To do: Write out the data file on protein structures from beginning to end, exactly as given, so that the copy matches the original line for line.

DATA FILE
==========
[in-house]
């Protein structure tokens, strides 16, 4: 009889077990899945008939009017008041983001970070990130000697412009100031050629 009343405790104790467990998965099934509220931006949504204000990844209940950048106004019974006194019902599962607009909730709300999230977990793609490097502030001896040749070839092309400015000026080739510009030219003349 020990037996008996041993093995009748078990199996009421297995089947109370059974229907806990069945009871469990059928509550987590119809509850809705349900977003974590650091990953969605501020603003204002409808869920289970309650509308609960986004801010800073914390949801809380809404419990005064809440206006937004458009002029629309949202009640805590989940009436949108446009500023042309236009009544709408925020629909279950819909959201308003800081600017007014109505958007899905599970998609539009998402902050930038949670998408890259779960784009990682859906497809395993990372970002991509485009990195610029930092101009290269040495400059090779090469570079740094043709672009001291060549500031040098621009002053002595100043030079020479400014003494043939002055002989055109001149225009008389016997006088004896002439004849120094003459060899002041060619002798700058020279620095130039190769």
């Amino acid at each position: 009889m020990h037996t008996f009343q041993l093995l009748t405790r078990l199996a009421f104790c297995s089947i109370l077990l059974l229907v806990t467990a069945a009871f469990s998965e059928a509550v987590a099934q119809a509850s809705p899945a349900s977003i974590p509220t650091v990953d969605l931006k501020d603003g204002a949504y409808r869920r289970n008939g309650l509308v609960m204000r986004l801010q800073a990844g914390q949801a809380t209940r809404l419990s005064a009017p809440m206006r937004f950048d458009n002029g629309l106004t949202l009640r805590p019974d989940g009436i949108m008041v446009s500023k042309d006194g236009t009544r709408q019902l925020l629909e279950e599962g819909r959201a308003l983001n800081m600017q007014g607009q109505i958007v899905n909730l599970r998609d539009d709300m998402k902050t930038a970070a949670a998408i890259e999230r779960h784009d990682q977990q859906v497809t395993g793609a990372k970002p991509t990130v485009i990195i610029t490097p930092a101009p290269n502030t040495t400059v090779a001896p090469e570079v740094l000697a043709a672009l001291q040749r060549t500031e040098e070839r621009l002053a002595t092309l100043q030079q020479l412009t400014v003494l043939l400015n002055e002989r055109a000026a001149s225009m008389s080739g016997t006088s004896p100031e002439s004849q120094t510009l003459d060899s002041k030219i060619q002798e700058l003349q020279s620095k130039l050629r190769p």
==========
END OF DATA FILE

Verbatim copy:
[in-house]
């Protein structure tokens, strides 16, 4: 009889077990899945008939009017008041983001970070990130000697412009100031050629 009343405790104790467990998965099934509220931006949504204000990844209940950048106004019974006194019902599962607009909730709300999230977990793609490097502030001896040749070839092309400015000026080739510009030219003349 020990037996008996041993093995009748078990199996009421297995089947109370059974229907806990069945009871469990059928509550987590119809509850809705349900977003974590650091990953969605501020603003204002409808869920289970309650509308609960986004801010800073914390949801809380809404419990005064809440206006937004458009002029629309949202009640805590989940009436949108446009500023042309236009009544709408925020629909279950819909959201308003800081600017007014109505958007899905599970998609539009998402902050930038949670998408890259779960784009990682859906497809395993990372970002991509485009990195610029930092101009290269040495400059090779090469570079740094043709672009001291060549500031040098621009002053002595100043030079020479400014003494043939002055002989055109001149225009008389016997006088004896002439004849120094003459060899002041060619002798700058020279620095130039190769």
């Amino acid at each position: 009889m020990h037996t008996f009343q041993l093995l009748t405790r078990l199996a009421f104790c297995s089947i109370l077990l059974l229907v806990t467990a069945a009871f469990s998965e059928a509550v987590a099934q119809a509850s809705p899945a349900s977003i974590p509220t650091v990953d969605l931006k501020d603003g204002a949504y409808r869920r289970n008939g309650l509308v609960m204000r986004l801010q800073a990844g914390q949801a809380t209940r809404l419990s005064a009017p809440m206006r937004f950048d458009n002029g629309l106004t949202l009640r805590p019974d989940g009436i949108m008041v446009s500023k042309d006194g236009t009544r709408q019902l925020l629909e279950e599962g819909r959201a308003l983001n800081m600017q007014g607009q109505i958007v899905n909730l599970r998609d539009d709300m998402k902050t930038a970070a949670a998408i890259e999230r779960h784009d990682q977990q859906v497809t395993g793609a990372k970002p991509t990130v485009i990195i610029t490097p930092a101009p290269n502030t040495t400059v090779a001896p090469e570079v740094l000697a043709a672009l001291q040749r060549t500031e040098e070839r621009l002053a002595t092309l100043q030079q020479l412009t400014v003494l043939l400015n002055e002989r055109a000026a001149s225009m008389s080739g016997t006088s004896p100031e002439s004849q120094t510009l003459d060899s002041k030219i060619q002798e700058l003349q020279s620095k130039l050629r190769p």